References

  1. Jobe AH, Abman SH. Bronchopulmonary Dysplasia: A Continuum of Lung Disease from the Fetus to the Adult. Am J Respir Crit Care Med 2019;200:659-60. [Crossref] [PubMed]
  2. Anderson PJ, Doyle LW. Neurodevelopmental outcome of bronchopulmonary dysplasia. Semin Perinatol 2006;30:227-32. [Crossref] [PubMed]
  3. Stoll BJ, Hansen NI, Bell EF, et al. Neonatal outcomes of extremely preterm infants from the NICHD Neonatal Research Network. Pediatrics 2010;126:443-56. [Crossref] [PubMed]
  4. High Risk Follow-up Working G. Neurodevelopmental outcomes of extreme-low-birth-weight infants born between 2001 and 2002. Hong Kong Med J 2008;14:21-8.
  5. Siffel C, Kistler KD, Lewis JFM, et al. Global incidence of bronchopulmonary dysplasia among extremely preterm infants: a systematic literature review. J Matern Fetal Neonatal Med 2019;9:1-11. [Crossref] [PubMed]
  6. Northway WH Jr, Rosan RC, Porter DY. Pulmonary disease following respirator therapy of hyaline-membrane disease. Bronchopulmonary dysplasia. N Engl J Med 1967;276:357-68. [Crossref] [PubMed]
  7. Jobe AH. The new bronchopulmonary dysplasia. Curr Opin Pediatr 2011;23:167-72. [Crossref] [PubMed]
  8. Lal CV, Ambalavanan N. Biomarkers, Early Diagnosis, and Clinical Predictors of Bronchopulmonary Dysplasia. Clin Perinatol 2015;42:739-54. [Crossref] [PubMed]
  9. Liu J, Xia RM, Ren XL, et al. The new application of point-of-care lung ultrasound in guiding or assisting neonatal severe lung disease treatment based on a case series. J Matern Fetal Neonatal Med 2019.1-9. [PubMed]
  10. Ehrenkranz RA, Walsh MC, Vohr BR, et al. Validation of the National Institutes of Health consensus definition of bronchopulmonary dysplasia. Pediatrics 2005;116:1353-60. [Crossref] [PubMed]
  11. Xiao TT, Jin M, Ju R, et al. Value of bedside lung ultrasound in the diagnosis of neonatal pneumonia. Zhongguo Dang Dai Er Ke Za Zhi 2018;20:444-8. [PubMed]
  12. Steinhorn R, Davis JM, Gopel W, et al. Chronic Pulmonary Insufficiency of Prematurity: Developing Optimal Endpoints for Drug Development. J Pediatr 2017;191:15-21.e1. [Crossref] [PubMed]
  13. Carlton EF, Flori HR. Biomarkers in pediatric acute respiratory distress syndrome. Ann Transl Med 2019;7:505. [Crossref] [PubMed]
  14. Collaborative Study Group for Bronchopulmonary Dysplasia of Prematurity in C. Incidence and risk factors of bronchopulmonary dysplasia in premature infants in 10 hospitals in China. Zhonghua Er Ke Za Zhi 2011;49:655-62.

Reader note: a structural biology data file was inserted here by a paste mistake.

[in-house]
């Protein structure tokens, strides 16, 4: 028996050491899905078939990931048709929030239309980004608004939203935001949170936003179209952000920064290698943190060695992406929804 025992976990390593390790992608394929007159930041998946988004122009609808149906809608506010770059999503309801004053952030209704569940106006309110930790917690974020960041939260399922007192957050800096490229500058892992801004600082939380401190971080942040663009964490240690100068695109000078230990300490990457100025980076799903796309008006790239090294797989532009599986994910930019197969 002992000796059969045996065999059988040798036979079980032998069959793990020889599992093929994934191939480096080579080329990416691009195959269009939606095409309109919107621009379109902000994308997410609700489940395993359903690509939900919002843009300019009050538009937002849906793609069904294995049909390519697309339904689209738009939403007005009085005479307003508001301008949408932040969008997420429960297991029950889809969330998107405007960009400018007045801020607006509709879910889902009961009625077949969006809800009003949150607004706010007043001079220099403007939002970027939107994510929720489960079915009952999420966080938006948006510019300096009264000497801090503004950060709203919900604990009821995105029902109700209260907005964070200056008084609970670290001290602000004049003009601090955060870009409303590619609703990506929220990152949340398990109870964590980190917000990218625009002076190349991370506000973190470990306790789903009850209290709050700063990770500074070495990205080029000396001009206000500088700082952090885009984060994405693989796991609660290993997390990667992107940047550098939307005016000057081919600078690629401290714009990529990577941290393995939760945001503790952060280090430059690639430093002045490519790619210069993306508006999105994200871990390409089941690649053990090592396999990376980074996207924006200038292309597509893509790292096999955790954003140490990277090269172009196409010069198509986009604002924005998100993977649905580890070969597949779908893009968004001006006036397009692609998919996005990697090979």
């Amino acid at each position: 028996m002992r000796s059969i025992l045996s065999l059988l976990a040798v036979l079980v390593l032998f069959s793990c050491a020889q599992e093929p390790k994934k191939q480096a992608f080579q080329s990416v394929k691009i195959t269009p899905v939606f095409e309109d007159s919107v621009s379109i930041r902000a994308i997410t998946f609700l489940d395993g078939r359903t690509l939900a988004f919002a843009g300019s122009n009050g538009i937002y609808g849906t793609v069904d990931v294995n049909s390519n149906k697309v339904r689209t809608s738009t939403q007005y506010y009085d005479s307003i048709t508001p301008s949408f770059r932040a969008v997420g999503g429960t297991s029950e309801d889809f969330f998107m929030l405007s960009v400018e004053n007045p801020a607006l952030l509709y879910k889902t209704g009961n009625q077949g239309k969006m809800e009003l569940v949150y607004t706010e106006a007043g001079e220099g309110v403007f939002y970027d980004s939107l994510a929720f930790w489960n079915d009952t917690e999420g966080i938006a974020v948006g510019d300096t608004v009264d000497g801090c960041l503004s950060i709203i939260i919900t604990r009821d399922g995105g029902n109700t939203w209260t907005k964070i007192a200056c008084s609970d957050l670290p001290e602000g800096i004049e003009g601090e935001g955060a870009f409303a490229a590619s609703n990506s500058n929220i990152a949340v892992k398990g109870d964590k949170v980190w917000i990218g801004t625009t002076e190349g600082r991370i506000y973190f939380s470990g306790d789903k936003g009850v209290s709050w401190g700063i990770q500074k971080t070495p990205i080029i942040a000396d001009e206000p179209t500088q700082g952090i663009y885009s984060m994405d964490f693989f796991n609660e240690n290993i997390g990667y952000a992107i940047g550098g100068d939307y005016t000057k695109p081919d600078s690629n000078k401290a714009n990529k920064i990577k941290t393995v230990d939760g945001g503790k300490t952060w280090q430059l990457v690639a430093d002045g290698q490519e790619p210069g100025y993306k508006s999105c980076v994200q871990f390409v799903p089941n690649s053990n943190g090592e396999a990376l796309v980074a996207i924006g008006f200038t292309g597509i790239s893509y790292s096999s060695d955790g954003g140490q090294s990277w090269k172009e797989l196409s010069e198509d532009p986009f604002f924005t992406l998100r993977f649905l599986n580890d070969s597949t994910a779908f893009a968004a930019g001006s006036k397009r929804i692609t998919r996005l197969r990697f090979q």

15. Appleby CJ, Towner RA. Magnetic resonance imaging of pulmonary damage in the term and premature rat neonate exposed to hyperoxia. Pediatr Res 2001;50:502-7. [Crossref] [PubMed]
  16. Arai H, Ito T, Ito M, et al. Impact of chest radiography-based definition of bronchopulmonary dysplasia. Pediatr Int 2019;61:258-63. [Crossref] [PubMed]
  17. Touw HR, Tuinman PR, Gelissen HP, et al. Lung ultrasound: routine practice for the next generation of internists. Neth J Med 2015;73:100-7. [PubMed]
  18. Avni EF, Cassart M, de Maertelaer V, et al. Sonographic prediction of chronic lung disease in the premature undergoing mechanical ventilation. Pediatr Radiol 1996;26:463-9. [Crossref] [PubMed]
  19. Pieper CH, Smith J, Brand EJ. The value of ultrasound examination of the lungs in predicting bronchopulmonary dysplasia. Pediatr Radiol 2004;34:227-31. [Crossref] [PubMed]
  20. Alonso-Ojembarrena A, Lubian-Lopez SP. Lung ultrasound score as early predictor of bronchopulmonary dysplasia in very low birth weight infants. Pediatr Pulmonol 2019;54:1404-9. [Crossref] [PubMed]
  21. Onland W, Debray TP, Laughon MM, et al. Clinical prediction models for bronchopulmonary dysplasia: a systematic review and external validation study. BMC Pediatr 2013;13:207. [Crossref] [PubMed]
Cite this article as: Gao S, Xiao T, Ju R, Ma R, Zhang X, Dong W. The application value of lung ultrasound findings in preterm infants with bronchopulmonary dysplasia. Transl Pediatr 2020;9(2):93-100. doi: 10.21037/tp.2020.03.14